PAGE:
Monday, June 20, 2011

Who doesn't love sci-fi?

Especially if it's well written and has a very unique story line, no? Oh, but you'll probably tell me that the subject matter of mutants, post-nuclear societies, and evolution gone haywire isn't something new anymore. Yes, I would have to agree, it's not. But when John Wyndham wrote about it in 1955 in his novel The Chrysalids, it was groundbreaking.

The time is the future. People are living in an era after a nuclear holocaust. Groups of people, the survivors, have formed communities. And in these communities, they persecute everything and everyone that deviates from the "norm." If they find a person with an extra toe or finger, or an animal with an extra leg, that individual is thrown out of the community into the Fringes. But why, you may ask. Well, these people, religious fundamentalists actually, have their "rules."
'And God greated man in His own image. And God decreed that man should have one body, one head, two arms and two legs: that each arm should be joined in two places and end in one hand: that each hand should have four fingers and one thumb: that each finger should bear a flat finger-nail...'
And so on until:
'Then God created woman, also, and in the same image, but with these differences, according to her nature: her voice should be of higher pitch than man's: she should grow no beard: she should have two breasts...' [p. 11]
Then we meet David, a child who is the novel's hero. David questions his community's ideals. Who among them can really say that these deviations are not God's will? And it doesn't help that his father is the community's leader, a man so uncompromising that he would be willing to sacrifice his child if that child is showing any deviation. When David befriends a girl who has 12 toes, his father shows no mercy. After the girl and her mother is thrown into the Fringes, his father gives him several lashes on his back.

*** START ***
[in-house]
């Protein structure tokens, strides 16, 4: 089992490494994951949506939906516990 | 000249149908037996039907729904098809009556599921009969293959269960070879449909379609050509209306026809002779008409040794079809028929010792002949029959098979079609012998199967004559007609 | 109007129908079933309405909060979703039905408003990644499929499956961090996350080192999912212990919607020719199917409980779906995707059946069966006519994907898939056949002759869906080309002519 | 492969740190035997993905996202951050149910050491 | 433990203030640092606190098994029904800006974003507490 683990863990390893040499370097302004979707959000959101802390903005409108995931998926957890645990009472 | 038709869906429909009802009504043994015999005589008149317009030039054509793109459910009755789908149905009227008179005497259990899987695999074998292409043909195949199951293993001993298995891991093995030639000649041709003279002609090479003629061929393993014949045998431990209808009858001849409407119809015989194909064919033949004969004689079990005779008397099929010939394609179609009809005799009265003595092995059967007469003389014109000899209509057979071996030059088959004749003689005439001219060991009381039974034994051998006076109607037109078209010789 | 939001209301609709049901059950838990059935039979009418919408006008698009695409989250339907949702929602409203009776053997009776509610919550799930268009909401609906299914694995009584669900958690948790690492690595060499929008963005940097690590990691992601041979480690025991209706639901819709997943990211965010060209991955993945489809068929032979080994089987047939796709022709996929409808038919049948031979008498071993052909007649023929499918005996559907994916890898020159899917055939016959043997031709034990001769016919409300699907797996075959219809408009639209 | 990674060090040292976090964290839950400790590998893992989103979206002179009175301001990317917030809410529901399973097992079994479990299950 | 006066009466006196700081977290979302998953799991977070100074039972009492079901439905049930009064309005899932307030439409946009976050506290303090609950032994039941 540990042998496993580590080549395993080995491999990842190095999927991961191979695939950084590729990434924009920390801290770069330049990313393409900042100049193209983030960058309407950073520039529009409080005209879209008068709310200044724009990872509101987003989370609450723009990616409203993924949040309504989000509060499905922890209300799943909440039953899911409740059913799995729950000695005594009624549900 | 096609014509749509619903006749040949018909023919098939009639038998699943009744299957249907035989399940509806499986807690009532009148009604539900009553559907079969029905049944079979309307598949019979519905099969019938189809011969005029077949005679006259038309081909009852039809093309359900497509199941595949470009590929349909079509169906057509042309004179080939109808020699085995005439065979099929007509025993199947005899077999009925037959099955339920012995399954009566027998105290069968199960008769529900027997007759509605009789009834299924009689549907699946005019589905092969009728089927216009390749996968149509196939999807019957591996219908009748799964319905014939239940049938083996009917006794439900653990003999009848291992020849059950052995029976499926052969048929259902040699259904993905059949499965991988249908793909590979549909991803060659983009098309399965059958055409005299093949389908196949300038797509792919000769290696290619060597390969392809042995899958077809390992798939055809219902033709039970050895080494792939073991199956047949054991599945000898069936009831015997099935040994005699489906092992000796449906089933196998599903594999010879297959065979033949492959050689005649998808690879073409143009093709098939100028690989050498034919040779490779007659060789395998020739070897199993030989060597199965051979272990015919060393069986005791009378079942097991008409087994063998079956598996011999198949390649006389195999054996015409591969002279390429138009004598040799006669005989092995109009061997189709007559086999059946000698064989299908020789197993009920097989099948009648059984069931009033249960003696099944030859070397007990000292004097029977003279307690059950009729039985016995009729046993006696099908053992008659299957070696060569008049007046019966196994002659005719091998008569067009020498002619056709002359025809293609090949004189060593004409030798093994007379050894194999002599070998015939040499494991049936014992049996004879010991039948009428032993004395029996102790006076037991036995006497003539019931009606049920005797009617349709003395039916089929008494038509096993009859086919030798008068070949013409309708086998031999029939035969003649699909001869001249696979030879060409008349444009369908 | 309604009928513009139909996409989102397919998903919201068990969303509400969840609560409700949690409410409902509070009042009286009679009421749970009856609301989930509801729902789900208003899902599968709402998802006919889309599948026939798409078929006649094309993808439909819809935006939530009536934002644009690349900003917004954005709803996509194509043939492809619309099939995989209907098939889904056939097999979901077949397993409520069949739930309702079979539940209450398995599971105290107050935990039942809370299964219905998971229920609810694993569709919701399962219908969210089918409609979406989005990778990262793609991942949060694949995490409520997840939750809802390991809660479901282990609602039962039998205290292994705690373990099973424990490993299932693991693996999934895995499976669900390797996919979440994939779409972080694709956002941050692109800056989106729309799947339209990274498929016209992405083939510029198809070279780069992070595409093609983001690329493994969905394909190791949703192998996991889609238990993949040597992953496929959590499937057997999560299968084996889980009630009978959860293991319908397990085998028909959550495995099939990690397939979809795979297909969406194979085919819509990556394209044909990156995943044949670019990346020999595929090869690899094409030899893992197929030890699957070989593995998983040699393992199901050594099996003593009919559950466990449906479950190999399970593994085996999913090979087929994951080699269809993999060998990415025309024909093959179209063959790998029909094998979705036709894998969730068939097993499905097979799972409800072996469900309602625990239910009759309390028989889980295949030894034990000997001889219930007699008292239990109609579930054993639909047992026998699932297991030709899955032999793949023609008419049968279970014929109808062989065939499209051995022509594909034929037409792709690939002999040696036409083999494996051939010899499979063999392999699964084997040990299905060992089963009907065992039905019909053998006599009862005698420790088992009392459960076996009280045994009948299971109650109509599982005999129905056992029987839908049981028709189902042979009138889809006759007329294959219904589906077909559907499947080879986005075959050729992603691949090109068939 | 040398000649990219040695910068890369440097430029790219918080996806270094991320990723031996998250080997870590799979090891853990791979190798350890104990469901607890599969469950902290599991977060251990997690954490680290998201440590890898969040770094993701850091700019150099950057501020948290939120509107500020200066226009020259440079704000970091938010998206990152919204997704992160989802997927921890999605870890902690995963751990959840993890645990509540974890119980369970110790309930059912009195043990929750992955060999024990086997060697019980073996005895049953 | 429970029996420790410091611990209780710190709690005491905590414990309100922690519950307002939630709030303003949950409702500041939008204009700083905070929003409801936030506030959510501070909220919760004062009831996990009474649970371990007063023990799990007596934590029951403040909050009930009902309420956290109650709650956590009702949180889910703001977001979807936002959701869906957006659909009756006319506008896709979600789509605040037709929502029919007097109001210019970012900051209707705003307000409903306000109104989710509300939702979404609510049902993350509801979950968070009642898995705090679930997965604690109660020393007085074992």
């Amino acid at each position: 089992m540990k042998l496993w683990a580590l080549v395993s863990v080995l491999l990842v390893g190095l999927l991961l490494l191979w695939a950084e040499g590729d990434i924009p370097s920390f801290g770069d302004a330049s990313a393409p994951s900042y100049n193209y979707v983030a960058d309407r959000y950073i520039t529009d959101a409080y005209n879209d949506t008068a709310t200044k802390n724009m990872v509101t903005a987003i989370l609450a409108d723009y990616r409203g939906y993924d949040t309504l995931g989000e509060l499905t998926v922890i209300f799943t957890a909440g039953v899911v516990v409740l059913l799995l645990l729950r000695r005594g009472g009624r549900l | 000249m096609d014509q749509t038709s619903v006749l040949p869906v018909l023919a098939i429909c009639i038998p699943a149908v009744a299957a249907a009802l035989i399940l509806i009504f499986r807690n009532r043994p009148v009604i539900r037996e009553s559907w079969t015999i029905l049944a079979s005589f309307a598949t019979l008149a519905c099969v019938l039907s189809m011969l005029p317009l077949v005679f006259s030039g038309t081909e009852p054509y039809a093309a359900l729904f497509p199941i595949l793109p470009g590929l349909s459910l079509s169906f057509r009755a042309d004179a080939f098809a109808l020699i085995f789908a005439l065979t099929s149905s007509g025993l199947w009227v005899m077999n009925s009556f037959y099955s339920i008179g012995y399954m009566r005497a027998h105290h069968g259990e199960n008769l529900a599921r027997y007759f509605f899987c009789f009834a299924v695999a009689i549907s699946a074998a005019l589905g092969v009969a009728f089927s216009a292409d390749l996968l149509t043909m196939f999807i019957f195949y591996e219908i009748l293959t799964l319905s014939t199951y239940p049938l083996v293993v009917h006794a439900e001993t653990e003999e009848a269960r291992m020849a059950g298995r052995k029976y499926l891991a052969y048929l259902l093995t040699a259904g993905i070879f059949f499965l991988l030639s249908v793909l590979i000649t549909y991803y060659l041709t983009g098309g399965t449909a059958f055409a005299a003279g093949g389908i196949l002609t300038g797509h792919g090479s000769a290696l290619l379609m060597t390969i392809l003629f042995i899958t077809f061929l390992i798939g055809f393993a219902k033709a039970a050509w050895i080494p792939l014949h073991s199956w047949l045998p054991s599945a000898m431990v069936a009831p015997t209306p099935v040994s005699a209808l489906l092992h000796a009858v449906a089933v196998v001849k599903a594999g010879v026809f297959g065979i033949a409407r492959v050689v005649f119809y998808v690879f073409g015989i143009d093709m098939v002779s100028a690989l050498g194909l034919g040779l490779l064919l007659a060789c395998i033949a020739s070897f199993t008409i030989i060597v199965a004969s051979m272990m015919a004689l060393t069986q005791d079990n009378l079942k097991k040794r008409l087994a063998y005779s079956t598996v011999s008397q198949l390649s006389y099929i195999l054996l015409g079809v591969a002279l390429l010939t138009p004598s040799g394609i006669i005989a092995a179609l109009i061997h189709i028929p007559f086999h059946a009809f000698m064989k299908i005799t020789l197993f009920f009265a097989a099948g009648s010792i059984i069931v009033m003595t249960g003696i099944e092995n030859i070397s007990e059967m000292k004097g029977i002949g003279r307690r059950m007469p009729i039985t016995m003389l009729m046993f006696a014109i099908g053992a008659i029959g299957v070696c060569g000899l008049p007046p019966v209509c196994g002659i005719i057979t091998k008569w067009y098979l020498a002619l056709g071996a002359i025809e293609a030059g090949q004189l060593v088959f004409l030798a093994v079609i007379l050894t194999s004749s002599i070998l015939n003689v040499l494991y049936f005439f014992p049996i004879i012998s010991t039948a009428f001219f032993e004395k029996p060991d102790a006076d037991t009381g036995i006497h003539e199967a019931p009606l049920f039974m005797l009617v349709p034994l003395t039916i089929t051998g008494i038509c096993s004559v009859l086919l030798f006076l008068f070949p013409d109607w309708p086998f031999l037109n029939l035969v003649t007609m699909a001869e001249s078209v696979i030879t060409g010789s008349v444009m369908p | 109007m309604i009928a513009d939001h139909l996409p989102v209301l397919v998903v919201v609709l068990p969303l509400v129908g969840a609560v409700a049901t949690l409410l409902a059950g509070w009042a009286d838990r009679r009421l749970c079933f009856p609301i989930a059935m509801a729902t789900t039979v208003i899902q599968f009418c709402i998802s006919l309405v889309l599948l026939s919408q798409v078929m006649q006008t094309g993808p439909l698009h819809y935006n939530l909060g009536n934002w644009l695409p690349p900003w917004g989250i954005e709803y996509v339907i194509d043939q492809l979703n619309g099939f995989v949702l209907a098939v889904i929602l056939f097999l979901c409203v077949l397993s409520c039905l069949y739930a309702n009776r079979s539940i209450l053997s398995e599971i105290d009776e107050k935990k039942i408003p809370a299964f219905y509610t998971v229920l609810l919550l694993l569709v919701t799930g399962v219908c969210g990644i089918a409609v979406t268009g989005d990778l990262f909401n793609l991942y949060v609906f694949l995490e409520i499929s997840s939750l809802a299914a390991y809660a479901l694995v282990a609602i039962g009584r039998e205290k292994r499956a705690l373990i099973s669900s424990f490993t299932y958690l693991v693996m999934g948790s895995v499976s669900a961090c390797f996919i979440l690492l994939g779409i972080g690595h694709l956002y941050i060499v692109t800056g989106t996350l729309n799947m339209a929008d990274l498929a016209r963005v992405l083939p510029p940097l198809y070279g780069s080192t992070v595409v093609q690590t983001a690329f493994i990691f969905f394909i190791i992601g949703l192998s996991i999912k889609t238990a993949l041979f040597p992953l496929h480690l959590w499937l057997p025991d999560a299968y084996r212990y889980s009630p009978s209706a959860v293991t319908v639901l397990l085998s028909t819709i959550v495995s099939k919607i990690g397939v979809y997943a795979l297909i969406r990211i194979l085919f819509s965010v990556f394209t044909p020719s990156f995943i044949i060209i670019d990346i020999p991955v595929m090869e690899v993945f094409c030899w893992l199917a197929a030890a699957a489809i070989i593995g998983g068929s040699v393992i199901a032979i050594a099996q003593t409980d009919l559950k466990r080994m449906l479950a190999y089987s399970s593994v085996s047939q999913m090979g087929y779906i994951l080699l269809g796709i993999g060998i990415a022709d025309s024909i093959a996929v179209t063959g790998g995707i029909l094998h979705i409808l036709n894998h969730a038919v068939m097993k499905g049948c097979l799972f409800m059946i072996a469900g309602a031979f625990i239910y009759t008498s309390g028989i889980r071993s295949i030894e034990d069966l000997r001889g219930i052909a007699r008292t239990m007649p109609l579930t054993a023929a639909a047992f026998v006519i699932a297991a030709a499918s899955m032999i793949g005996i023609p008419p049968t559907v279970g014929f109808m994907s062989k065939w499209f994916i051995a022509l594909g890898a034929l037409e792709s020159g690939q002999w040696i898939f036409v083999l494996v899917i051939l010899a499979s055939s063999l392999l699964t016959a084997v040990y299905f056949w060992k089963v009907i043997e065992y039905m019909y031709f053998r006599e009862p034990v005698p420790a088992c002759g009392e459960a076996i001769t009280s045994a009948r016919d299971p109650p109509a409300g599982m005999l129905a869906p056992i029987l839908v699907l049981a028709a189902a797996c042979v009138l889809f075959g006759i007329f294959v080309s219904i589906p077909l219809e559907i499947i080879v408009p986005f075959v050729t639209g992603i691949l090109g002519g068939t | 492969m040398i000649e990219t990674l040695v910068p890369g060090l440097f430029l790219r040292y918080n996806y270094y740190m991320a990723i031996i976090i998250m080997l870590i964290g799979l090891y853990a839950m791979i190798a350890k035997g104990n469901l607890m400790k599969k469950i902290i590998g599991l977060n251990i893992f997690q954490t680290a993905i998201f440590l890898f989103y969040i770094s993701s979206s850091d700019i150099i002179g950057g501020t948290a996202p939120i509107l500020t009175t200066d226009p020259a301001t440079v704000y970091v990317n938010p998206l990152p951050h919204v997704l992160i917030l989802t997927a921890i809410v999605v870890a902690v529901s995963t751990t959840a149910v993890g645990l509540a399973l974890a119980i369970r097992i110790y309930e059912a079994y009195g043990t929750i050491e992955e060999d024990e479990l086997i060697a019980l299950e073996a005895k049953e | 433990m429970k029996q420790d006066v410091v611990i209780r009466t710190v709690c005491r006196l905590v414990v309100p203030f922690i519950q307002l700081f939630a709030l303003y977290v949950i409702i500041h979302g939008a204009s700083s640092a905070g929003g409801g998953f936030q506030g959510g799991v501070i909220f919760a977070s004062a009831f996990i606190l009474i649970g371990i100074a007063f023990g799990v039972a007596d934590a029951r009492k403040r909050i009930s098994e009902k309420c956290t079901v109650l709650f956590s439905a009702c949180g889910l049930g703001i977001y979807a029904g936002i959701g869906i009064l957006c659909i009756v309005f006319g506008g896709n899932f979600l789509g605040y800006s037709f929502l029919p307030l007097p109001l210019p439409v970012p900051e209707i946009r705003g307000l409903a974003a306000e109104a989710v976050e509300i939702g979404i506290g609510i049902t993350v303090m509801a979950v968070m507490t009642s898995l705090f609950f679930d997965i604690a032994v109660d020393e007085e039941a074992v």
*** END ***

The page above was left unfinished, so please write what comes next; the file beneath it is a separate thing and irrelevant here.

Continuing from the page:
But deviations don't always manifest in the physical, as David finds out. For as you see, David is telepathic; he can communicate with a few other children who also have the same ability. When one of David's adult guardians find this out, he tells David to keep it a secret; it is, after all, also a deviation. But secrets have a way of coming out, especially within a small community.

Two telepathic sisters are kidnapped and tortured, forced to reveal the names of other children who share their ability. David flees with his younger sister Petra and another girl named Rosalind. They have nowhere to go but the Fringes. And in the Fringes, they find out that what they have may actually be the norm in other societies.

The Chrysalids is one suspenseful science fiction novel. Think X-Men without the cheesy costumes. Now add a dash of philosophical thought on the nature of individual differences and you have one thought-provoking novel. It's gritty in the way of story lines involving paranoia, fear of the unknown and different, and religious madness are. It's a story that asks questions, which I feel are still relevant today.

Who would've thought that a sci-fi novel published in the 1955 would have groundbreaking ideas. No wonder that the 1950s was called the golden age of science fiction. It was the time when Ray Bradbury wrote Fahrenheit 451 and The Martian Chronicles. It was when classic science fiction movies came out -- The Day the Earth Stood Still, It Came from Outer Space, The Fly, Invaders from Mars, and The Incredible Shrinking Man, just to name a few. Let's face it, novelists and film makers have been going back to this period for inspiration.

I'm glad I was able to find this book. I've been looking for The Chrysalids for the longest time ever, say, for 5 years, I think. But let me tell you, Wyndham's novel is definitely worth the long wait.

Read this book if:
  1. You love classic science fiction.
  2. You've always wanted to be a mutant.
  3. You have no fear of the unknown.